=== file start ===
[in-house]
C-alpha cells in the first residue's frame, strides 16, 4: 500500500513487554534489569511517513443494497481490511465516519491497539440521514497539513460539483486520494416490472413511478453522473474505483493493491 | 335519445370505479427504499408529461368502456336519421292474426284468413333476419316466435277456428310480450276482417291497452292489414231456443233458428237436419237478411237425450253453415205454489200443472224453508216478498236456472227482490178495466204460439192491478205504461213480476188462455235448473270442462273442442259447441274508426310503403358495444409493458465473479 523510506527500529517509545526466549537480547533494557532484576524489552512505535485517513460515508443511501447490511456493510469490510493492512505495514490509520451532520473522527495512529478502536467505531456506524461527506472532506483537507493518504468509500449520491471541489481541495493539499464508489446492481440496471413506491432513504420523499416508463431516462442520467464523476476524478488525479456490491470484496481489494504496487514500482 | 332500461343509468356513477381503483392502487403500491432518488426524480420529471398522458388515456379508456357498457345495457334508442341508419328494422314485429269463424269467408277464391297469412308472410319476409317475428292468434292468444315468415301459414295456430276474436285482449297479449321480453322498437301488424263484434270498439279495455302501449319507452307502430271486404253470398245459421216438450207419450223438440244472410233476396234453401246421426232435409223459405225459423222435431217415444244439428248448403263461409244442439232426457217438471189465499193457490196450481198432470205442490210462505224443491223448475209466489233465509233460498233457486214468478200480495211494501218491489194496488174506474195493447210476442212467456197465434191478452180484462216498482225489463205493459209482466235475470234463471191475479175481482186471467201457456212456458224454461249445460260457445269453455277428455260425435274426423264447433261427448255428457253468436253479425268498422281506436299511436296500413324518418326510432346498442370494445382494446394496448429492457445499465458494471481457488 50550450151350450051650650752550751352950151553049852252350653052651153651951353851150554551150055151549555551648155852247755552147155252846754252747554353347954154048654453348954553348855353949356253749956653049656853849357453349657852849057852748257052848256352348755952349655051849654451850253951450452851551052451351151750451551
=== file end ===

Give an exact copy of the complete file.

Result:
[in-house]
C-alpha cells in the first residue's frame, strides 16, 4: 500500500513487554534489569511517513443494497481490511465516519491497539440521514497539513460539483486520494416490472413511478453522473474505483493493491 | 335519445370505479427504499408529461368502456336519421292474426284468413333476419316466435277456428310480450276482417291497452292489414231456443233458428237436419237478411237425450253453415205454489200443472224453508216478498236456472227482490178495466204460439192491478205504461213480476188462455235448473270442462273442442259447441274508426310503403358495444409493458465473479 523510506527500529517509545526466549537480547533494557532484576524489552512505535485517513460515508443511501447490511456493510469490510493492512505495514490509520451532520473522527495512529478502536467505531456506524461527506472532506483537507493518504468509500449520491471541489481541495493539499464508489446492481440496471413506491432513504420523499416508463431516462442520467464523476476524478488525479456490491470484496481489494504496487514500482 | 332500461343509468356513477381503483392502487403500491432518488426524480420529471398522458388515456379508456357498457345495457334508442341508419328494422314485429269463424269467408277464391297469412308472410319476409317475428292468434292468444315468415301459414295456430276474436285482449297479449321480453322498437301488424263484434270498439279495455302501449319507452307502430271486404253470398245459421216438450207419450223438440244472410233476396234453401246421426232435409223459405225459423222435431217415444244439428248448403263461409244442439232426457217438471189465499193457490196450481198432470205442490210462505224443491223448475209466489233465509233460498233457486214468478200480495211494501218491489194496488174506474195493447210476442212467456197465434191478452180484462216498482225489463205493459209482466235475470234463471191475479175481482186471467201457456212456458224454461249445460260457445269453455277428455260425435274426423264447433261427448255428457253468436253479425268498422281506436299511436296500413324518418326510432346498442370494445382494446394496448429492457445499465458494471481457488 50550450151350450051650650752550751352950151553049852252350653052651153651951353851150554551150055151549555551648155852247755552147155252846754252747554353347954154048654453348954553348855353949356253749956653049656853849357453349657852849057852748257052848256352348755952349655051849654451850253951450452851551052451351151750451551